Melasma - also called chloasma - is a dark skin discoloration found on sun-exposed areas of the face, neck and rarely the upper limbs. A uniform brown color is usually seen over the cheeks, forehead, nose, or upper lip. It is most often symmetrical (matching on both sides of the face). Prevention should target a reduction of exposure to risk factors, such as consistent protection against UV radiation.
Melasma is a very common skin disorder. Known risk factors include ultraviolet (UV) radiation, hormonal variations of pregnancy and thyroid disease, and anti-seizure medications. Though it can affect anyone at any age, young women with brownish skin tones are at greatest risk. Melasma is often associated with the female hormones estrogen and progesterone. Melasma is especially common in pregnant women, women who are taking oral contraceptives ("the pill"), and women taking hormone replacement therapy during menopause. Sun exposure is also a strong risk factor for melasma. It is particularly common in tropical climates. The increase in melanin may be due to both an increase in melanogenesis and melanocytosis.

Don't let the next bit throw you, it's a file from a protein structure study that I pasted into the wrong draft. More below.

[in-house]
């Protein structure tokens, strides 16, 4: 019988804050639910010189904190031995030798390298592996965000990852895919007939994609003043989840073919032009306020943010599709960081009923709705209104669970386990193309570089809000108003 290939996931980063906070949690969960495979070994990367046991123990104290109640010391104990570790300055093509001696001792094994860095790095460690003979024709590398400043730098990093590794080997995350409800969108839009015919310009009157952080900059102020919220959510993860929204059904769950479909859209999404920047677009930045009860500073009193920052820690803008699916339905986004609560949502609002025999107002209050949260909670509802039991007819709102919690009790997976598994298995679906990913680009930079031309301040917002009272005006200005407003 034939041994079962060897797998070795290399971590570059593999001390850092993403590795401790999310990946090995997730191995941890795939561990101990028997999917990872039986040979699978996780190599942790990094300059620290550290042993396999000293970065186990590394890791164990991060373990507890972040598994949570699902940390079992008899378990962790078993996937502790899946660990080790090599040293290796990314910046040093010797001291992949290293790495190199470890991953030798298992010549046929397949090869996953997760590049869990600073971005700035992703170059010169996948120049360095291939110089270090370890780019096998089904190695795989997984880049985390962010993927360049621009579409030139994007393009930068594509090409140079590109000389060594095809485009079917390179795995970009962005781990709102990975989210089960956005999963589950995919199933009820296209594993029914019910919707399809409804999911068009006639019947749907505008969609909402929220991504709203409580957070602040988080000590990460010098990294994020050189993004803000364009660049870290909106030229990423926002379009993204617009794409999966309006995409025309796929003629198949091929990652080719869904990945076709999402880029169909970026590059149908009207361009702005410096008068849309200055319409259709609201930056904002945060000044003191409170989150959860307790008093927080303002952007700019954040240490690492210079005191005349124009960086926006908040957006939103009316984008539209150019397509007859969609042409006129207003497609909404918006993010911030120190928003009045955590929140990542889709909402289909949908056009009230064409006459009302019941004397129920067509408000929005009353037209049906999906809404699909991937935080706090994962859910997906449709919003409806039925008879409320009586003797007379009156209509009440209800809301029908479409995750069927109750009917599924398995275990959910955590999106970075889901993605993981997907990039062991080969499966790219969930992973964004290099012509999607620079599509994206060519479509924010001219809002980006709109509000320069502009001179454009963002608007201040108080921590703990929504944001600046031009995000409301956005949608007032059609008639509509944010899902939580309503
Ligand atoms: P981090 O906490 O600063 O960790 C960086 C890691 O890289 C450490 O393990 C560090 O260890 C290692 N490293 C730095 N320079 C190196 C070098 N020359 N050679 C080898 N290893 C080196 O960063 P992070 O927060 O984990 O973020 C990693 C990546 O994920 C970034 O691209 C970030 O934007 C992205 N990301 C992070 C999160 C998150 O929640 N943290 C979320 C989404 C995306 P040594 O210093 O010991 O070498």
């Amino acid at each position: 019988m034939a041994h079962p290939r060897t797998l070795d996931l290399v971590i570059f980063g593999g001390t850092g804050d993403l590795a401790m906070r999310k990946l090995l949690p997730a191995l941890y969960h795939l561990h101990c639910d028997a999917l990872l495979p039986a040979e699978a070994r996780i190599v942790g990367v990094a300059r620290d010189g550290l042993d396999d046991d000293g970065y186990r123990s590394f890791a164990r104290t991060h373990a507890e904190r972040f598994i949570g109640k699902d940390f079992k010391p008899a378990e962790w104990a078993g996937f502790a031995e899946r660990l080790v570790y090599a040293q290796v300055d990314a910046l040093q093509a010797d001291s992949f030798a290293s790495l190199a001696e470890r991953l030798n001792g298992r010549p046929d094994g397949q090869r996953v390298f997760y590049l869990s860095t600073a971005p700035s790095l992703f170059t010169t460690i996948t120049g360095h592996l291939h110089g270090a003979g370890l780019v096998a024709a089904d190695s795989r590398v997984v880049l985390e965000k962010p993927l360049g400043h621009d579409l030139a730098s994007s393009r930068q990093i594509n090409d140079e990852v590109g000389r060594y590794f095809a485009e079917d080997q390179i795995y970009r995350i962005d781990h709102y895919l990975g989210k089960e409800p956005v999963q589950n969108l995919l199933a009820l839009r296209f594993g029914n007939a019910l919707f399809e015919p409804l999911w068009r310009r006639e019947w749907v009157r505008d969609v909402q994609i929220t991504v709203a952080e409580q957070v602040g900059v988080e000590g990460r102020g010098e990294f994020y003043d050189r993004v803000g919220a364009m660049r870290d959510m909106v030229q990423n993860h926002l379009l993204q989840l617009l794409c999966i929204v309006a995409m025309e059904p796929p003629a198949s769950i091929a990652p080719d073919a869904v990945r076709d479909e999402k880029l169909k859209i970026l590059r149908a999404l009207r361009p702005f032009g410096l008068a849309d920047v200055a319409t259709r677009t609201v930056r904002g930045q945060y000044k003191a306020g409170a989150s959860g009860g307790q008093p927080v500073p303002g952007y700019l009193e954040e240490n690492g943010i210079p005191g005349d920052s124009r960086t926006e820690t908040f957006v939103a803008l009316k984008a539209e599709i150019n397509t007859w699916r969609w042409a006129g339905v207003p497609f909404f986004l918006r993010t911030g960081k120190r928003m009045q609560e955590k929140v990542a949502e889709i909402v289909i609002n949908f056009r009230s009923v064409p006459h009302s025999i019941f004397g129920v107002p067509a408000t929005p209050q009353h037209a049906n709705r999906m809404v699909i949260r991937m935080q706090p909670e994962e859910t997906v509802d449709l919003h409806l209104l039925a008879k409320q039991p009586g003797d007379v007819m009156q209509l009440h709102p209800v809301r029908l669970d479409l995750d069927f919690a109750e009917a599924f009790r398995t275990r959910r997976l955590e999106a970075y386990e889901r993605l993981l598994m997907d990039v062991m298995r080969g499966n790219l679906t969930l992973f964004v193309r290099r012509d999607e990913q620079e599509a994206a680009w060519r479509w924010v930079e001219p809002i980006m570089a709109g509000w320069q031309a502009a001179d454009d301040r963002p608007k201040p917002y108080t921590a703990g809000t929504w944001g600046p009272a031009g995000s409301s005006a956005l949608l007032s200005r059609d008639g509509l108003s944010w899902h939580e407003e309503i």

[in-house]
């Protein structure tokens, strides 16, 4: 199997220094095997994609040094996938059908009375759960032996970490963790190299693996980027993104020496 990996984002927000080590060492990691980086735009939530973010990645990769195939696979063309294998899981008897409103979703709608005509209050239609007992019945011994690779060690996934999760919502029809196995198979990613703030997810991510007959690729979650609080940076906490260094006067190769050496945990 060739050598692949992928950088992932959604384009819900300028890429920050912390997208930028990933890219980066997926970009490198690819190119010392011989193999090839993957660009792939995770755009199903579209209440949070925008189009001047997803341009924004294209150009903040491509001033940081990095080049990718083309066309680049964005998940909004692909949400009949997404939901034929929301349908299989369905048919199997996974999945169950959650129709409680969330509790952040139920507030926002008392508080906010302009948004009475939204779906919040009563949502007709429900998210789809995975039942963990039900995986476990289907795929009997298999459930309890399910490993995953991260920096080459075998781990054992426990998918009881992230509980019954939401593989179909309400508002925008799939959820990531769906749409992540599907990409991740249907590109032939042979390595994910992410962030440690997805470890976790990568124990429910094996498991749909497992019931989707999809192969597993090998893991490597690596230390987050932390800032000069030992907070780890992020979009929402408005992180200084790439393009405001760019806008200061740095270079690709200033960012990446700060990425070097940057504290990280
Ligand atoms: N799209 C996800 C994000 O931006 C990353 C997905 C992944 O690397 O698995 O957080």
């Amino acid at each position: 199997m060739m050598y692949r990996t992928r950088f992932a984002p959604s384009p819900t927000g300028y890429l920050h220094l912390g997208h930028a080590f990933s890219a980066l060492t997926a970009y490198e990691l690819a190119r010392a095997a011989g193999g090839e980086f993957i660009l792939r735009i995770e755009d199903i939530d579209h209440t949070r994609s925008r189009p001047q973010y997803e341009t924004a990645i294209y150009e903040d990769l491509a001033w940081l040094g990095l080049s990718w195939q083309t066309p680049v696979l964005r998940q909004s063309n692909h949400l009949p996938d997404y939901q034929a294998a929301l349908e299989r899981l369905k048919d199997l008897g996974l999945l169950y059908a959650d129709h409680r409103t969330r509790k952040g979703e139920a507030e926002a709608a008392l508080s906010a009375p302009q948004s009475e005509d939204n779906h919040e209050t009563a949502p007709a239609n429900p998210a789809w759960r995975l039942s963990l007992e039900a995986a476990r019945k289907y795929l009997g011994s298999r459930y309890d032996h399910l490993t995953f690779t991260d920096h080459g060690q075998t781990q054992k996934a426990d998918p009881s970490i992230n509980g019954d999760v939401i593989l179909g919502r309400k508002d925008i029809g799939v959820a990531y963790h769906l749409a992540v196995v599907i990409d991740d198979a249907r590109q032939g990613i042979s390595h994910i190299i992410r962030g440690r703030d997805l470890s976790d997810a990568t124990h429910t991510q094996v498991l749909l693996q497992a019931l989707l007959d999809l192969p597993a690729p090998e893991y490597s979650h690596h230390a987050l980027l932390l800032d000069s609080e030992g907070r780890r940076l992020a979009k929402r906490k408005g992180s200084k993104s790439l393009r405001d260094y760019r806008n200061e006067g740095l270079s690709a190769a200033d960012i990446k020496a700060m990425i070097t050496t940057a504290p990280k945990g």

J Eur Acad Dermatol Venereol. 2013. Melasma
pathogenesis and influencing factors - an overview of the latest
research. Melasma is an acquired, symmetrical hypermelanosis of the
face. The pathogenesis is complex and the treatment is often challenging
with frequent relapses. Genetic background, exposure to ultraviolet
radiation, and female sex hormones are classical influencing factors. To
the light of the recent literature, other factors could promote melasma
lesions. Moreover, there are increasing evidences showing that
melanocytes are not the only cells involved, and that other players
probably have a key role in the development and the relapses.
Identifying those associated factors should provide new targets for a
more efficient treatment of melasma and a better prevention of the